Lynd Fruit Farm in Pataskala, Ohio

Way back in October, Tom and I visited the Lynd Fruit Farm in Pataskala, Ohio.  We are now back at Fort Frederica National Monument in Georgia, but I still have so many things to catch up on that I will be writing about stuff in Ohio for the rest of January.

I love to go to a good apple orchard and fall farms have been gaining in popularity.  One example is the Ramseyer Farm near Wooster, Ohio.  They sell fall produce, have corn mazes and hay rides and all kind of special events for a limited time.  Tom and I have been intending to go to Ramseyer for years, but we never seem to make it.

Apple orchards are even more fun for me.  Nothing smells better than a building full of a variety of fresh-picked apples.  Mom and Dad live near Apple Hill Orchard in Mansfield, Ohio.  Even though it is very small, I would go there any day of the week.  Their fresh-baked apple donuts are delicious!  When we lived in Kent, we made at least one trip a year to Beckwith Orchards and Cider Mill.  In visiting our friends Sandy and Eric Shaw in Doylestown, we discovered Rittman Orchards and Farm Market.  They not only have apples, but a bakery, a cider mill, a winery, and other fall fruit.

This fall I was looking for an apple orchard a little closer to home and one of the rangers at Slate Run Farm suggested Lynd Fruit Farm in Pataskala.  A trip to an apple orchard?  Yes, please!  I couldn’t wait to go, and made Tom drive there after we had worked a full day at Slate Run Farm.  Pataskala is on the way back to Westerville from Canal Winchester, sort of.  If you drive further east and north.

Bins of apples

Lynd Fruit Farm exceeded my expectations of a spectacular apple orchard and is now my favorite place to go for apples.  First of all, they do a huge you-pick business.  On weekends in the fall, there are lines of cars waiting to get into the you-pick area.  It is one of those things that families love to do together.  I am content to let someone else pick my apples, and I was impressed by the huge bins of apples in the Market Warehouse.  On a Friday afternoon, there were tons of people in the Warehouse but it didn’t really feel crowded.  It is a large, open area with the apples set up in a covered outdoor area.

Each of the bins had a sign describing the apple and I loved the personality with the signs.  For instance, “Pixie Crunch:  Top seller for folks who enjoy sweet apples.  Kids absolute favorite!  Not recommended for cooking.”  “Scruffy:  Ugliest apple we grow.  Excellent tart / sweet taste!  We love it for cider.  Use this one up within a month.  The information on the signs was very helpful in deciding which apples to select.  They also had a huge banner that listed all the apples they grow, when they ripen, how they taste, and what they are best for.  The banner had more than 26 varieties of apple on it – something for everyone.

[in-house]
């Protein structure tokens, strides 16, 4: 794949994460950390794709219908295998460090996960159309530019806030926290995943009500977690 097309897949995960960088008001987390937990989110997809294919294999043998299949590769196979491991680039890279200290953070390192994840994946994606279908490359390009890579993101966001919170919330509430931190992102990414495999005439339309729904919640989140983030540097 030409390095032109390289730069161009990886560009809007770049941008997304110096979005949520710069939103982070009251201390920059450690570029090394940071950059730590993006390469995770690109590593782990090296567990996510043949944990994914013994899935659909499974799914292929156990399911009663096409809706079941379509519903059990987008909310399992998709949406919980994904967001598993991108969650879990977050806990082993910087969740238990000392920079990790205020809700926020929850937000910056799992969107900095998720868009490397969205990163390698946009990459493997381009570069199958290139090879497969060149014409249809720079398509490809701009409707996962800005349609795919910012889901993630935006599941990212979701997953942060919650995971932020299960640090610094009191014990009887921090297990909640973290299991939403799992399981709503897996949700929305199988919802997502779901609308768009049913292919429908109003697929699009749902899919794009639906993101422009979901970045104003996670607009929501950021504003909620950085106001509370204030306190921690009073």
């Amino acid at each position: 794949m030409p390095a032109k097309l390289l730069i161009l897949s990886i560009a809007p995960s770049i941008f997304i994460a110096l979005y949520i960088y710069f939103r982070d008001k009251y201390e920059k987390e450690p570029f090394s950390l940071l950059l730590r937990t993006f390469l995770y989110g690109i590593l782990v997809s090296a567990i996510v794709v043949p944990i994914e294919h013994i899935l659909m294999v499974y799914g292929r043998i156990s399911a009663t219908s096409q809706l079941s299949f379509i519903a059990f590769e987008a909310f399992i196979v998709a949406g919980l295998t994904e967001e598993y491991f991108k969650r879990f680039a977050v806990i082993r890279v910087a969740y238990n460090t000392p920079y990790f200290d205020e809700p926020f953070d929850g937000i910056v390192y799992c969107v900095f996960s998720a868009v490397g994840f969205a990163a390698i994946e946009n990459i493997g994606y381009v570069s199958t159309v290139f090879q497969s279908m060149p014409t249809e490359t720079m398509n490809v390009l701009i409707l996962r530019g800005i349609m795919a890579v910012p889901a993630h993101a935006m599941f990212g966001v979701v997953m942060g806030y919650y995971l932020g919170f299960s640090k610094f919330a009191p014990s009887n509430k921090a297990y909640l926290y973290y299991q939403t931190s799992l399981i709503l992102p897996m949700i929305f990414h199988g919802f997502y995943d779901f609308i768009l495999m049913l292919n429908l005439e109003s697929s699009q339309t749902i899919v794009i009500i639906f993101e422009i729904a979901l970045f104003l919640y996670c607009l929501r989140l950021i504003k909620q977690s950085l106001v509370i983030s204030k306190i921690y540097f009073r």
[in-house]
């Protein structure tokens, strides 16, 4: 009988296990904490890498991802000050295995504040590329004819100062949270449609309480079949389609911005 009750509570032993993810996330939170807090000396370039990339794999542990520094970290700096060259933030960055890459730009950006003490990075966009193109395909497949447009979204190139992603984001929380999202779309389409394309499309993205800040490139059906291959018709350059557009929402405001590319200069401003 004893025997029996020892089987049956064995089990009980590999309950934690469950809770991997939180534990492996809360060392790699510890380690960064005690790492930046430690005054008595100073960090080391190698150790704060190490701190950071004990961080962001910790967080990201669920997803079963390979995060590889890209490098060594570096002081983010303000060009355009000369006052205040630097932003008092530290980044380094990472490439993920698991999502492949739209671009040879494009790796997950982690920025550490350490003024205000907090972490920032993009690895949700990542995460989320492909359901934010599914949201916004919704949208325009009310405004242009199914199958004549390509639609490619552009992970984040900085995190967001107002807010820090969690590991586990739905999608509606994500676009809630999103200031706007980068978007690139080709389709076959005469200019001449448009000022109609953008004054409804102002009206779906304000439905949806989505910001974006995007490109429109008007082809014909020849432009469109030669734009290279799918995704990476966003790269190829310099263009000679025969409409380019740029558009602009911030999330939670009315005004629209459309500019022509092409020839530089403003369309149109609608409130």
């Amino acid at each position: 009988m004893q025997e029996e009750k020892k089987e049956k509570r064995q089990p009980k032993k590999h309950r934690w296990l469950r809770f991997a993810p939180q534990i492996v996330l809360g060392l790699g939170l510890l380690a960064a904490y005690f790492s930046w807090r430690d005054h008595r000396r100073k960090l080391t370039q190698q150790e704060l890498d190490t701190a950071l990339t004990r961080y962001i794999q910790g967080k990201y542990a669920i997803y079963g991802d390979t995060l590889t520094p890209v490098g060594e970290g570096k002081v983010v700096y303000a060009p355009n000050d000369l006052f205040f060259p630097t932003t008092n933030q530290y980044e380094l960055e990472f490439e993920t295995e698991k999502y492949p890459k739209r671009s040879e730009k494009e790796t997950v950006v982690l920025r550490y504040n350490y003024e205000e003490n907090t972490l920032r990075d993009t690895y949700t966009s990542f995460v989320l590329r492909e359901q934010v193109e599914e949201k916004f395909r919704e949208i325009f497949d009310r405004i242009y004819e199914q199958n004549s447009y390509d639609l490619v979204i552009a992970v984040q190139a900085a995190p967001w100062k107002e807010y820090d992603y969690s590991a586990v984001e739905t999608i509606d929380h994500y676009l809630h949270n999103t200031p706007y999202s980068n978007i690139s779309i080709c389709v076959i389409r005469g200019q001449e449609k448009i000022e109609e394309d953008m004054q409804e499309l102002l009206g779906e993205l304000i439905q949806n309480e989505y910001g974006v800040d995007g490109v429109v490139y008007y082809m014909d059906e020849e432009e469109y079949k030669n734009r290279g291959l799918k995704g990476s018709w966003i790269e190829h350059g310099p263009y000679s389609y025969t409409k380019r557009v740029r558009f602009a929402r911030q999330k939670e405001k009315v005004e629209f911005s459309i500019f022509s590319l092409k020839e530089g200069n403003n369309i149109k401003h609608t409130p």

Apple variety banner

In addition to the apples, Lynd Fruit Farm Market sells a variety of produce, Troyer baked goods, and Lynd Fruit Farm sauces and ciders.  There was so much to look at, it was hard to decide what to buy.  In order to entice people to stay longer, they have a hot dog stand, a hot cider stand, and a popcorn stand.

Tom and I selected some Pixie Crunch and Honeycrisp apples.  Tom was concerned that we had too many apples, but I can go through apples at a pretty good pace.  We also got an apple pie to share with John and Jackie and a pumpkin roll just for John.  We love the Troyer cinnamon rolls, so we got a pack of those just for us.

Lynd Fruit Farm was established by Alton Tecumseh Lynd, his wife Vesta, and their six sons, in 1919.  Although Alton had always been an apple farmer, Vesta convinced him he would sell more apples if they moved near the growing metropolis of Columbus.  Three of Alton and Vesta’s sons stayed on the farm and expanded it to 380 acres.  Mitch Lynd, a grandson of Alton and Vesta, co-founded the Midwest Apple Improvement Association in the 1990’s to develop apples that had a longer storage life, better taste more desirable texture, and were suitable for growing in the Midwest.  The Evercrisp apple is one of their developments.

Lynd Fruit Farm closes in the winter and reopens in the middle of April.  They stock home-grown, seasonal produce beginning with greenhouse lettuces in April, raspberries in June, sweet corn in August, and award-winning cider in October.  Although we only made it one day last year, Lynd Fruit Farm is a place I intend to visit again and again.